The pregnancy and childbirth experience is considered one of the most coveted experiences in a woman's life. The diverse and vital ways in which we embrace it has changed since the advent of modern medicine. Although many aspire for the most natural pregnancy and birth possible, it often does not come to fruition.
Maternal health is no longer just the domain of physicians, but of expectant parents. This book is about offering women insight into having the most fulfilling experience. It aims to empower a woman and give her the confidence to make the best, most informed decisions regardless of giving birth at home, birth center, or hospital.
As a mother as well as holistic physician, I have found myself on both sides of the medical “divide.” During my pregnancies, I was often thinking as a mother-to-be and a holistic physician at the same time. I realized my background helped me in my journey as an expectant mother. Often, my explorations took me ‘off the beaten path,’ exposing me to little-known options. As a result, I learned so much about the holistic approach for pregnancy and birth, which enhanced my own wonderful experience, and ultimately also for others.
My upcoming book on Natural Pregnancy was born from this dual consciousness—from my desire to bridge the gap between expectant parents and doctors, and to encourage both parties to think more naturally, holistically, and creatively during pregnancy and beyond. I see hundreds of pregnant women and new parents with their newborns every year, all with different feelings, ideas and expectations. Whether or not they are interested in natural birth, nearly all my patients come seeking an additional approach that honors both the body and the spirit of mother and baby.
History Overview: The Medicalization of Childbirth
Natural pregnancy and birth are as old as time itself. For as long as we go back to humanity, women have given birth, naturally. By looking at the past we gain perspective on pregnancy and birth attitudes in the 21st century, as it is only recently that modern medicine has become intricately involved in the birth process.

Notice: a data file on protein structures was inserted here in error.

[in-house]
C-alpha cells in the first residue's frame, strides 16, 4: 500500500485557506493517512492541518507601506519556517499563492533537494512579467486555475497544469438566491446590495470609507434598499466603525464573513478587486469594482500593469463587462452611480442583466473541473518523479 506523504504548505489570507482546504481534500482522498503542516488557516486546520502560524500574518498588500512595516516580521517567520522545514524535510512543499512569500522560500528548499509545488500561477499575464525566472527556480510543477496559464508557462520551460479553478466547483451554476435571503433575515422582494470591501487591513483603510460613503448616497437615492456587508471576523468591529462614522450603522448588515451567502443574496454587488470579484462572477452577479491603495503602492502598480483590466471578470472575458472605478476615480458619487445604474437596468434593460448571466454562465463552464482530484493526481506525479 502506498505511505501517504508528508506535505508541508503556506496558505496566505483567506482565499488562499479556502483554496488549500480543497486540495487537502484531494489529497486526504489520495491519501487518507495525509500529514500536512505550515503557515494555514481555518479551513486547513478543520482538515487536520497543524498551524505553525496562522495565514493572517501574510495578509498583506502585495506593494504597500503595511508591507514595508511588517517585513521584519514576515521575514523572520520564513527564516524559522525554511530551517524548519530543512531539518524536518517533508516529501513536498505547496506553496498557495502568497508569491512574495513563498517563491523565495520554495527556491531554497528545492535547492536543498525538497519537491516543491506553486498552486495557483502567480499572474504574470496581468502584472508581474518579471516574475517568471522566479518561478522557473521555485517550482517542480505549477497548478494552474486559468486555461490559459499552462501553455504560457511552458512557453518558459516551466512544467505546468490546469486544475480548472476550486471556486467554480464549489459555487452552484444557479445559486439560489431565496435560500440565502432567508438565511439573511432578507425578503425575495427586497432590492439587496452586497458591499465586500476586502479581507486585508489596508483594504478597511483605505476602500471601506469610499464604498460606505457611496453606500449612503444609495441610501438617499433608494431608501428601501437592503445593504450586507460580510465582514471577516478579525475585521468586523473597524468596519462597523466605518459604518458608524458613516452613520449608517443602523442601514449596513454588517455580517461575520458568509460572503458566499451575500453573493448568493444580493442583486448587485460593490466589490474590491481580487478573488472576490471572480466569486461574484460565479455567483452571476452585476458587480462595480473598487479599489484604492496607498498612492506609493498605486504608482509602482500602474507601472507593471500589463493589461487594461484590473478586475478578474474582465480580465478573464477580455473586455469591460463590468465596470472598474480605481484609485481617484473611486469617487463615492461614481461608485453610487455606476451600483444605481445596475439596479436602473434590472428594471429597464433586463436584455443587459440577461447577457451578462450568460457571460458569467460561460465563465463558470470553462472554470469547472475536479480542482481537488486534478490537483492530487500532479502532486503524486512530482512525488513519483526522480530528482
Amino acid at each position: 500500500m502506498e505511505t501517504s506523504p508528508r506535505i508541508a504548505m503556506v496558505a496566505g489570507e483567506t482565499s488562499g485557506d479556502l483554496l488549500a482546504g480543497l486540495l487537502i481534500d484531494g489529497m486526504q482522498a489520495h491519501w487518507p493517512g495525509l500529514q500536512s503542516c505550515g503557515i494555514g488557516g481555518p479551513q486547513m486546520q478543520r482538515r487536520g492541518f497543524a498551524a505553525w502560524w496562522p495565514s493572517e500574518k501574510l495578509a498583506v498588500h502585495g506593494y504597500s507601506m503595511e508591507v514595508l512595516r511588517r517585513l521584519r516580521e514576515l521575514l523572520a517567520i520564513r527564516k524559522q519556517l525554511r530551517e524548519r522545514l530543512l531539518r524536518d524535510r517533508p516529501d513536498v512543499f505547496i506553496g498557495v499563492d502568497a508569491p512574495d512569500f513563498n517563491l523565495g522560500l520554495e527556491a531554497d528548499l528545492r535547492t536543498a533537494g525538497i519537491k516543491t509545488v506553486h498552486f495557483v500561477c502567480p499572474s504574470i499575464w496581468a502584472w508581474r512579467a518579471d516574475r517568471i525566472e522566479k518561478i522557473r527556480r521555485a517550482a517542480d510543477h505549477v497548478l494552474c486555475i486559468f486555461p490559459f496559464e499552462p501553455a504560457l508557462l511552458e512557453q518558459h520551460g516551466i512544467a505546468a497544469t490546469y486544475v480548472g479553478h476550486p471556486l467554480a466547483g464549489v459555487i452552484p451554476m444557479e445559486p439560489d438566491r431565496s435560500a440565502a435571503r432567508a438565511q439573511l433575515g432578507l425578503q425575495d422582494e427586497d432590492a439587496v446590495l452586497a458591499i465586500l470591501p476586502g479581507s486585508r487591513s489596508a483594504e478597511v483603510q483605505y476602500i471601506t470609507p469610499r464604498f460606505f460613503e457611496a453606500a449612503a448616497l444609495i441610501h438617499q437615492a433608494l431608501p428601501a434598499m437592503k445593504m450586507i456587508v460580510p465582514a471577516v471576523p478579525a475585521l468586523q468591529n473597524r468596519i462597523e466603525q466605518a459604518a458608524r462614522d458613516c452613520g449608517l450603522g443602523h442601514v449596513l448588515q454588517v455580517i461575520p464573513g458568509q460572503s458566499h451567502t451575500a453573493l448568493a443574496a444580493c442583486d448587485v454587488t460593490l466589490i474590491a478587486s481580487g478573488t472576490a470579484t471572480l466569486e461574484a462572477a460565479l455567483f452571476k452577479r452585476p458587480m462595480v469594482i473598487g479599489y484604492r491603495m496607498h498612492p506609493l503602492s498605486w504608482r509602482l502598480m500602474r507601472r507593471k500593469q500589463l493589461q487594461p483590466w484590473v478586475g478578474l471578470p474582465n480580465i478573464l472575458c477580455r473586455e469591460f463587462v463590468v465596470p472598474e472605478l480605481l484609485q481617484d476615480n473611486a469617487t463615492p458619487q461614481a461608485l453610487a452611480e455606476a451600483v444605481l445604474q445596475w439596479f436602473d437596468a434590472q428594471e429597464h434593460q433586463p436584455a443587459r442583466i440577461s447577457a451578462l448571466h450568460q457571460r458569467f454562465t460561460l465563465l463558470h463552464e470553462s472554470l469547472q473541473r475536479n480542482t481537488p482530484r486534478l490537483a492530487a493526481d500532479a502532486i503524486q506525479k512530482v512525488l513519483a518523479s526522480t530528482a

Historically, our ancestors lived in small villages where local women, mothers and midwives (with the woman in Middle English) supported the woman and helped her during pregnancy and especially in labor and delivery. Before the 20th century, nearly everyone delivered at home. Unless a woman was too poor, she had to deliver in the hospital. In those days, hospitals were unclean places, filled with infections, where the poor went to die.
By the 17th century, pregnancy and birth became a point of interest by the emerging medical community, starting what is now coined as the ‘medicalization of childbirth.’ By the early 20th century, most births, normal and complicated, became medicalized in developed countries. Eventually, medical doctors managed the care of women during childbirth, replacing the majority of midwives. Although, outside of the United States, midwives still play a greater role in labor and delivery.
As a result of the increasing intervention and control by doctors, childbirth became viewed less as a normal natural experience but more as a medical procedure which needed to be orchestrated with pain medications, shaving of pubic hair, and ultimately leaving women no options or choices in the matter.
In the past, life was different too. People’s lives were greatly influenced by factors such as food supplies, harvest, weather, war, and infectious diseases. As a result the mortality rate was higher in women and children compared to today. Before the 20th century, 1% of women died from pregnancy-related complications and up to 25% of babies died before one year old. In the 1800s it came to light that physicians (not midwives) were responsible for the rise in maternal mortality. According to physician (and writer) Oliver Wendell Holmes, physicians who went from performing autopsies to delivery, spread puerperal fever from patient to patient because of dirty, infected hands.
Also at that time, the industrial revolution was in full swing leading to crowded unclean living conditions in factories and cities,. However, eventual improvements in sanitation, healthcare, literacy, nutrition, and standard of living witnessed a decrease in the infant and maternal mortality rates in the United States by over 90%.....to be continued.